KIMTEK's FIRELITE and MEDLITE Units Aboard Latest Energy Efficient First Response Vehicles April 23, 2018 Orleans, VT— KIMTEK CORPORATION, manufacturers of modular skid units for firefighting and emergency medical transport in ATVs/UTVs, and brush trucks, recently implemented its latest line of skid units that support energy efficient electric vehicles.

PROVIDED

AEMT Ray Hubert and daughter, EMT Allison Hubert, partner up at Tri-Community Ambulance in Wheatfield, NY. Who drives? Allison of course.

KIMTEK's commitment to environmental sustainability, quality construction and convenient, modular design features provides important advantages for makers of electric vehicles such as Polaris GEM and Ranger EV models and, most recently, for the California-based Tropos Motors team. Tropos Motors has just debuted its ABLE™ FRV and ABLE™ EMS fire and medical first responder electric vehicles with KIMTEK FIRELITE® Transport 300 series truck skid units and the MEDLITE® Transport MTSTR104 Transport Cot Units aboard. Ideal for first response coverage at large events, parking garages, commercial buildings, and entertain-

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"Our latest pairing of MEDLITE and FIRELITE skid units with electric vehicles is part of KIMTEK's history of partnerships with American manufacturers to serve the varied and emerging needs of public safety professionals," KIMTEK's Founder and President, Kimball Johnson, said. "We are constantly seeking relationships that reflect energy efficiency as well as product combinations that best adapt KIMTEK equipment with the needs of our first responders in the many environments in which they work." For more information about KIMTEK's full line of public safety skid units for fire, rescue, EMS, and brush trucks, including those specifically for electric vehicles, please visit the KIMTEK websites at kimtekresearch.com and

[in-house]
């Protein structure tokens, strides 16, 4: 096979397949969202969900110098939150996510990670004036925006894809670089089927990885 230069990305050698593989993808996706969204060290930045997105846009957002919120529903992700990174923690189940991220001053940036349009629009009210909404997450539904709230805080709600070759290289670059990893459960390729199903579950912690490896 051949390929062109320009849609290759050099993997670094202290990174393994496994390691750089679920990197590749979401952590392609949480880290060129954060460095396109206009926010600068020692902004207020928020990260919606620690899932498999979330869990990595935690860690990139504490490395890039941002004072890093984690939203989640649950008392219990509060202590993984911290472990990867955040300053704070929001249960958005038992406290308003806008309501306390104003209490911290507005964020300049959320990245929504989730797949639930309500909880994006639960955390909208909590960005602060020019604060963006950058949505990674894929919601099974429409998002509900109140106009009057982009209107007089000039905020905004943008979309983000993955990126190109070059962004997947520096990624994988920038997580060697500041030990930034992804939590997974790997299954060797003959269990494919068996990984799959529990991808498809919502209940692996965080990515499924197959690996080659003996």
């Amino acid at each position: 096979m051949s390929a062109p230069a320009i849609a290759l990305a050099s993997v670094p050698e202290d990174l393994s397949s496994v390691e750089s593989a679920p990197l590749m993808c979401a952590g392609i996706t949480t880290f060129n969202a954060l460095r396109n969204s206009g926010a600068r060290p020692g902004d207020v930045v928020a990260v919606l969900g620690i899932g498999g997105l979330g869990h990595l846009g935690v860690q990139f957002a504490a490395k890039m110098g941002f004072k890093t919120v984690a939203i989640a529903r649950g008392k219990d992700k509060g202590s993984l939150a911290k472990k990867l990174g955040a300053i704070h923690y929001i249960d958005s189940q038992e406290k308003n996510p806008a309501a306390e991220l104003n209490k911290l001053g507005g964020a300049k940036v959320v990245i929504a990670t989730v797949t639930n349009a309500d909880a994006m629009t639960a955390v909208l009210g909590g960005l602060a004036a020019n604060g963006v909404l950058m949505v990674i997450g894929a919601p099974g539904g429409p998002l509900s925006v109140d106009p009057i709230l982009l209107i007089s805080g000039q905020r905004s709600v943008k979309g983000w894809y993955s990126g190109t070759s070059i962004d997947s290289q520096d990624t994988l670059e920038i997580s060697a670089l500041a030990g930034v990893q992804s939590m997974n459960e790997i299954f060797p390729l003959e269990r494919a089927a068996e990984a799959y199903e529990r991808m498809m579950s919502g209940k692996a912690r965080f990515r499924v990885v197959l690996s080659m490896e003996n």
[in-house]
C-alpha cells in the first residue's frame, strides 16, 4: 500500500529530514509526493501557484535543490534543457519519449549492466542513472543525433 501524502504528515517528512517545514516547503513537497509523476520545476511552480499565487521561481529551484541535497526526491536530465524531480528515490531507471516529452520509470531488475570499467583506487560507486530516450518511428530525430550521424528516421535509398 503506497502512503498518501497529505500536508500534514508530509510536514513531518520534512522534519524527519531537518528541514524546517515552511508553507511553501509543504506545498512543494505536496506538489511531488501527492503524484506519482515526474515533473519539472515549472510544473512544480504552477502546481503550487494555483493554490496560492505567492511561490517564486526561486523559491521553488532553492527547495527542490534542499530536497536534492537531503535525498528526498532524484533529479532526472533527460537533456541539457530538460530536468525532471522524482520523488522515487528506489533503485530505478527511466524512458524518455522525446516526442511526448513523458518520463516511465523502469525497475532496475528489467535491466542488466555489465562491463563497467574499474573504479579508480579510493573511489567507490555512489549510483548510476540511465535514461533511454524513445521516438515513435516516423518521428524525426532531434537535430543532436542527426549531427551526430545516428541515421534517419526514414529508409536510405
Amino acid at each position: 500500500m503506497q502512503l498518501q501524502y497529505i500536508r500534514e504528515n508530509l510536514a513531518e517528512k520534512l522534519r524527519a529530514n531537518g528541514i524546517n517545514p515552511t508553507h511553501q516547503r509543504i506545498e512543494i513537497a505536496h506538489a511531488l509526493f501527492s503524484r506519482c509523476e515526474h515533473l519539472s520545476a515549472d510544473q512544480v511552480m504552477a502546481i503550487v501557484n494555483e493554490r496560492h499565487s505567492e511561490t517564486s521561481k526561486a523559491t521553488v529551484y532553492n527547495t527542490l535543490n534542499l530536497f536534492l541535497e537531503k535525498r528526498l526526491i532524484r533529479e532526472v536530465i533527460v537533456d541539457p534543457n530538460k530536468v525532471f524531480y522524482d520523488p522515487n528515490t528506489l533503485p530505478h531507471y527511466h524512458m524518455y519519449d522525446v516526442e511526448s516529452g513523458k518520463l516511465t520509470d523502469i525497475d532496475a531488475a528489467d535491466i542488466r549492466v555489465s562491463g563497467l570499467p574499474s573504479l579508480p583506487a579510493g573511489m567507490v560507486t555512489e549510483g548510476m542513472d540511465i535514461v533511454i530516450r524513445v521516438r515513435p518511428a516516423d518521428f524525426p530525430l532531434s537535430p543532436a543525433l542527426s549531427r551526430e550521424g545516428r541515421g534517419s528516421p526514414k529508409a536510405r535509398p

brushtruckskids.com.

About KIMTEK Corporation: KIMTEK Corporation is the largest producer of ATV/UTV-specific skid units for public safety agencies in the U.S. KIMTEK's FIRELITE® fire and rescue skid units and MEDLITE® medical skid units are now in service in all fifty U.S. states, seven Canadian provinces and one territory, all branches of the U.S. military, the National Park Service, numerous NASCAR tracks, sporting complexes, schools, universities and in several countries worldwide. Founded in 1984 as a research and development company dedicated to advances in life safety technology in the fire sciences, KIMTEK Corporation manufactures and markets a full line of FIRELITE and MEDLITE Transport skid units for emergency service UTVs and pick-up trucks. More information about KIMTEK is available at 888-546-8358 or www.kimtekresearch.com.

JOHN GRECO - CODE 35 FIRE PHOTOGRAPHY

Geneva's Nester Hose Company Captain, Rick Rhinehart, stands for a quick photo with his son, Noah Rhinehart, after working a recent house fire. Noah is a firefighter with the Town of Geneva's West Lake Road Fire Association.

Submitting photos and press releases is EASY! Register at www.1rbn.com to begin posting directly. Prefer emails? Email your press release and photos directly to Lindsey@1strespondernews.com

KIMTEK

KIMTEK


June, 2018

1ST Responder Newspaper - NY

PAGE 9